Vikings Reportedly Offered Kirk Cousins a Multi-Year Deal with Guarantees in Year-2

Kirk Cousins
Matt Krohn-USA TODAY Sports

The Minnesota Vikings lost Kirk Cousins to the Atlanta Falcons earlier this week, and while the NFL may end up slapping them with some serious tampering penalties when the dust settles, that wasn’t why he’s moved his life and career to Georgia.

Kirk confirmed again during his introductory press conference, before accidentally turning his new team for communicating with him too early, that the tone around TCO Performance Center back in Eagan recently had started feeling much more year-to-year, where as talks with the Falcons feld much more long-term.

“In Minnesota, over the last couple offseasons, it was trending to being somewhat year to year. As we talked with Atlanta, it felt like, this was a place where, if I play at the level I expect to play, I can retire a Falcon.”

Kirk Cousins at Falcons introductory press conference

That statement plays into the idea that the Minnesota Vikings offer to keep Kirk Cousins around wasn’t just in a different ballpark than what the Falcons offered. It was in a completely different league… a different planet or reality, even.

Minnesota Vikings offered guarantees to Kirk Cousins in year 2

Forget the total number of years on Kirk’s new deal. All of his guaranteed money is scheduled to be paid out by year two, so the Falcons can get out of the contract if they want to, after year 2. So, the question comes down to whether or not Minnesota offered a 2nd year of guarantees. And if they did, how close was their two-year offer vs the Falcons?

Well, we still do not know the answer to that question, as a whole. But Dianna Russini (The Athletic) did report on Thursday afternoon that the Minnesota Vikings offer did include multiple years and at least some guarantees in year-2. She did not provide any hard numbers, though… or any numbers, for that matter.

While this news sheds a little bit of light on the many questions surrounding why Kirk Cousins ultimately left town, it doesn’t answer the ultimate question of whether or not the Vikings were serious about re-signing him.

Related: Harrison Smith Agrees to Contract Restructure to Stay with Vikings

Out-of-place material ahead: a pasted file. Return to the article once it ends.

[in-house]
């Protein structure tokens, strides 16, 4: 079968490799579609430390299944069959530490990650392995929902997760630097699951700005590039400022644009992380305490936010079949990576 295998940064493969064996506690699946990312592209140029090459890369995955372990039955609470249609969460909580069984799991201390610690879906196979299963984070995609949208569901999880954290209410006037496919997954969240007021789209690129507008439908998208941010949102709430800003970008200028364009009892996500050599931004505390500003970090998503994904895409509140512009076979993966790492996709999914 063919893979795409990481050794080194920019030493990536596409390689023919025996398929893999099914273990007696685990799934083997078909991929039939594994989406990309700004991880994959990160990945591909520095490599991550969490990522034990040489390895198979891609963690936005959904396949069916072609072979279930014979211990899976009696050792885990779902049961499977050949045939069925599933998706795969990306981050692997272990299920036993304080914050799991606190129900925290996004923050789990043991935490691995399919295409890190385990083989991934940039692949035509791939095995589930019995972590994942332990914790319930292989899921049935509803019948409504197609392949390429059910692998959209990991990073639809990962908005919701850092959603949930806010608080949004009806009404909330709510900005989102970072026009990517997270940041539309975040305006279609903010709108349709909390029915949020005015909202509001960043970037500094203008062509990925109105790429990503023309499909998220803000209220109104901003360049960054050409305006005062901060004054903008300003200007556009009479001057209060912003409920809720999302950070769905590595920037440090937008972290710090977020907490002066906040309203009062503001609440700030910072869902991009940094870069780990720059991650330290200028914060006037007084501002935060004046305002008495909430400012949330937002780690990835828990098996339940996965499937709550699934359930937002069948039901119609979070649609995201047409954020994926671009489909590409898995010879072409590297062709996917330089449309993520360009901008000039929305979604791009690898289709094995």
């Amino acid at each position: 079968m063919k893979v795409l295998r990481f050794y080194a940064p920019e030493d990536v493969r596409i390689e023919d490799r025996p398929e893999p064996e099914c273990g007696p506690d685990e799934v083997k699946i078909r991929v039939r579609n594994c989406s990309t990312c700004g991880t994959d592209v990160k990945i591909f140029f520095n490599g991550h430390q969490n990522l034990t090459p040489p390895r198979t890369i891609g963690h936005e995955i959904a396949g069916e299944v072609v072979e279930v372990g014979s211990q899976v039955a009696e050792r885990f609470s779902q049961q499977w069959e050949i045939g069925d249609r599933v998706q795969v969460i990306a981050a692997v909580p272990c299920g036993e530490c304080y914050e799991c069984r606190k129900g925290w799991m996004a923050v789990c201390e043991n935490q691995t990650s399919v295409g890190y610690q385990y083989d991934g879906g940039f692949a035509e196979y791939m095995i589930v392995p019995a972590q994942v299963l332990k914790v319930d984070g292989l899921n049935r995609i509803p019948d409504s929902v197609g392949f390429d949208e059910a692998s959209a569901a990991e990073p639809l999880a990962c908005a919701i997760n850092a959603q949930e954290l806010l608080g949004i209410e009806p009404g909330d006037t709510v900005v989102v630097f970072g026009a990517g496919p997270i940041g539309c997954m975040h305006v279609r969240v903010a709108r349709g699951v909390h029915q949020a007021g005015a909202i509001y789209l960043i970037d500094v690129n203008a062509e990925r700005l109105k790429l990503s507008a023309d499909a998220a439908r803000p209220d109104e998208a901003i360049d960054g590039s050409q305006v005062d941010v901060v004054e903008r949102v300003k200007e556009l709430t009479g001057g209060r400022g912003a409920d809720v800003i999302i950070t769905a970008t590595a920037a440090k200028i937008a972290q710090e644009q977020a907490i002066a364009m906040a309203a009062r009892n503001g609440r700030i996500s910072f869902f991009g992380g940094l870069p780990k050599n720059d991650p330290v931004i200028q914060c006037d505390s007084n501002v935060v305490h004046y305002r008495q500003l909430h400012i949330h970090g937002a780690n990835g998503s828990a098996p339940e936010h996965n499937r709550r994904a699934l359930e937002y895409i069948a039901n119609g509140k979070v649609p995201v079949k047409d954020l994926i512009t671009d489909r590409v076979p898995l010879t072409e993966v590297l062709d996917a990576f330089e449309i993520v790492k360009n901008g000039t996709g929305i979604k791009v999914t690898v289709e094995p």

This entire time, Cousins has verbalized a need to feel wanted. That the team he plays for appreciates him as the high-end quarterback he is. The Falcons’ offer was worth $100 million in total guarantees. Now that we know the Vikings offer was for multiple years, we can hope/assume their offer was at least over half of that.

Why knowing the Vikings’ offer to Cousins is important

But how much of that 2nd season was built upon guaranteed money? If Minnesota’s offer was, for example, $40 million per year (the Falcons was $45 million per year), but only half was guaranteed in year 2, that’s only a total of $60 million guaranteed.

For those who struggle with math, that’s still a $40 million difference in guaranteed money than what he signed with Atlanta for. Nobody in their right mind would turn down $40 million additional dollars, just because they like living here. I don’t care how much money he made prior to these negotiations.

On the other hand, if the Vikings’ hypothetical offer was worth a total of, say, $80 million… now we are getting closer to an offer that I would consider legitimate. Not only that, but an offer of $80 million guaranteed could possibly lend insight into why Atlanta offered that extra $10 million guaranteed in year 3.

Related: Vikings Sign Massive Former First-Round DT Jerry Tillery

It seems odd that the Falcons would offer more than two fully guaranteed seasons at $45 million per, just for the hell of it. But if the Vikings were offering $80 million, it would make sense that Atlanta had to sweeten the deal from $90 million to $100 million guaranteed, in order to get a signature from Cousins.

Again, these are all hypothetical situations because we do not know what Minnesota’s offer looked like. But it is important because, should the next 10 months go poorly, between drafting a QB and the Vikings first season since 2017 without Kirk Cousins, the fanbase deserves to know who should have the finger pointed at them.

Did Kirk choose money over comfort + a little less money or were the Vikings never serious about re-signing him in the first place?

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